First up, The Greatest by Sia. This song was released on September 6th, as was the video on YouTube. I actually didn’t know she released a new song until someone told me that this video was a tribute to the Orlando Shootings from earlier this summer. Whether or not people approve of the video (I personally see no harm in it, but I wouldn’t want to offend anyone, so please forgive me if this is a sensitive topic) it was a nice thing of her to do, to try to recognize the tragedy and pay tribute to the 49 victims. The song itself was well done: Sia’s voice is always beautiful, and the light percussion in the background was a nice compliment to it. 

If you’re not so into pop (as is described by her Wikipedia page, I personally don’t know what any genre of music is, what I think is metal my sister would call emo based on the name of their band. If anyone listens to Dying Fetus, just settle this argument for me, they’re metal right? My sister thinks the name of the band is too emo to be metal) then let’s talk about Metallica. Hardwired was released on August 18th, from their new album surprisingly titled… Hardwired. Now I’m usually not a big Metallica fan, because I typically want something that sounds heavier (I don’t actually know much technical in the way of music, so forgive me if I use adjectives like “heavy” to describe things) like Bloodspot or 1999 Slipknot. Not that Metallica isn’t heavy, as they play heavy metal, but I usually go for something a tad bit more aggressive. This song is actually very good though. The drums are usually my favorite part in a song, and Lars Ulrich did a great job on this song, with a nice, steady, and super fast beat, and a lot of crash cymbals. If you like fast paced metal, I’d suggest this song.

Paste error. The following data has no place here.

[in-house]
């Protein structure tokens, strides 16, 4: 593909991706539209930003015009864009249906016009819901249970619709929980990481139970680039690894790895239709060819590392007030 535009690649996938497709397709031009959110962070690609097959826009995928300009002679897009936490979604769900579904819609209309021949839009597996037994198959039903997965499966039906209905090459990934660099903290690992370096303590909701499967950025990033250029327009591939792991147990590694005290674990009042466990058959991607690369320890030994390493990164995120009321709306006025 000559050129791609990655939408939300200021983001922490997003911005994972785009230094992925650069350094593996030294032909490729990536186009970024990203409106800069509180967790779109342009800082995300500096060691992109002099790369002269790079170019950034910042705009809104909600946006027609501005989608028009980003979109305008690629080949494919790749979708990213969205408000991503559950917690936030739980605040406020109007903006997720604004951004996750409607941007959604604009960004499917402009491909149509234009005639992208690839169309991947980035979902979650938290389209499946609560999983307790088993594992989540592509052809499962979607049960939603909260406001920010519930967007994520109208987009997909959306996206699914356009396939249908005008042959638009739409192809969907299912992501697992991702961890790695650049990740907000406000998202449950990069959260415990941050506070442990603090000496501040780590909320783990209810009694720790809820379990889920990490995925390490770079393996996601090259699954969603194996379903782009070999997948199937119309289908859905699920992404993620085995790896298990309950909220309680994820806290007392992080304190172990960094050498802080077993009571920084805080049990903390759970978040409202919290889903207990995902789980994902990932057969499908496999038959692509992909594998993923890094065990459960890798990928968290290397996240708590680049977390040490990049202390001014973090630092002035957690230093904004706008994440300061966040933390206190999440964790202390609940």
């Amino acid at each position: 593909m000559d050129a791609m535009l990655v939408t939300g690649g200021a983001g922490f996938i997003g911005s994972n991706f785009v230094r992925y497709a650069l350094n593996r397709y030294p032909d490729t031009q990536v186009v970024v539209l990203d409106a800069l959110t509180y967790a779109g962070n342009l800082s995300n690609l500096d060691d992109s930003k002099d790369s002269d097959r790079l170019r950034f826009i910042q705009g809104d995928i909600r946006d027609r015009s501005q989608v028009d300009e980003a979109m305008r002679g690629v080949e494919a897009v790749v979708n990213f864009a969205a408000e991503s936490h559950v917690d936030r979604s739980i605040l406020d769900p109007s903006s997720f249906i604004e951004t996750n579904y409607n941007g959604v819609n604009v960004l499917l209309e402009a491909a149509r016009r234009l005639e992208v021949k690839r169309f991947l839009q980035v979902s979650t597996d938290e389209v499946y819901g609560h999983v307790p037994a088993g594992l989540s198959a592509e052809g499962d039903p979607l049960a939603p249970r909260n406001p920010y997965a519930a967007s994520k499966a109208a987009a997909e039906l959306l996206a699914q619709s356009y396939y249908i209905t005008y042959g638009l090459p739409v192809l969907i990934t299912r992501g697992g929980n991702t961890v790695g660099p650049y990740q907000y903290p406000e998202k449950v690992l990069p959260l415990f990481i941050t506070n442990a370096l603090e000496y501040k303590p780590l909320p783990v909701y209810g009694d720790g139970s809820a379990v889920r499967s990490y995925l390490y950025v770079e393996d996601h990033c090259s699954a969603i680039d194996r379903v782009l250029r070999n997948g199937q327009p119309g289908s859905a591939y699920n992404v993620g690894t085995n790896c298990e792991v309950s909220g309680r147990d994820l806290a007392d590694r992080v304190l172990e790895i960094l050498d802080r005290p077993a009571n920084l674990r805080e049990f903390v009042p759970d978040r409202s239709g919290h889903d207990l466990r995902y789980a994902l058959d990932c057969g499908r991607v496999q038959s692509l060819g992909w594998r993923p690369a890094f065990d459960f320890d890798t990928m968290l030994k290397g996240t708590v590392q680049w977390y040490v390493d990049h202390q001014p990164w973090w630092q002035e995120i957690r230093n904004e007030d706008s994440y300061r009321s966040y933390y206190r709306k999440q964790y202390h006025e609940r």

Now the real reason I wanted to talk about music: Twenty One Pilots did a cover of My Chemical Romance’s Cancer. I know I know, call me emo trash all you want, but I love these bands. My emo phase in high school never wore out, sue me. Anyway, this cover was released on YouTube on September 14th, and I’ve been listening to it non stop. The original song was slow paced, with a sad piano part, and Gerard Way singing emotionally but still screaming every so often. Twenty One Pilots completely redid it: all the emotion but remixed. Tyler Joseph took parts of the song and repeated them, in such a soft sounding way, with breathy bits and high notes. And Josh Dun took the drumming from the original song and added a bit to it, which fit in with the slightly more modern sound of the cover. All in all very beautiful, 10/10 would recommend.

I figure I should talk about music a tad because it’s important to not study 24/7. You’ll go insane. Music is a pretty universal way to avoid insanity. So, listen to some music, maybe one of these three songs, maybe something else, have fun. The Spotify is your oyster.

Feel free to comment and let me know what music you are currently listening to!


No Prague-blems here!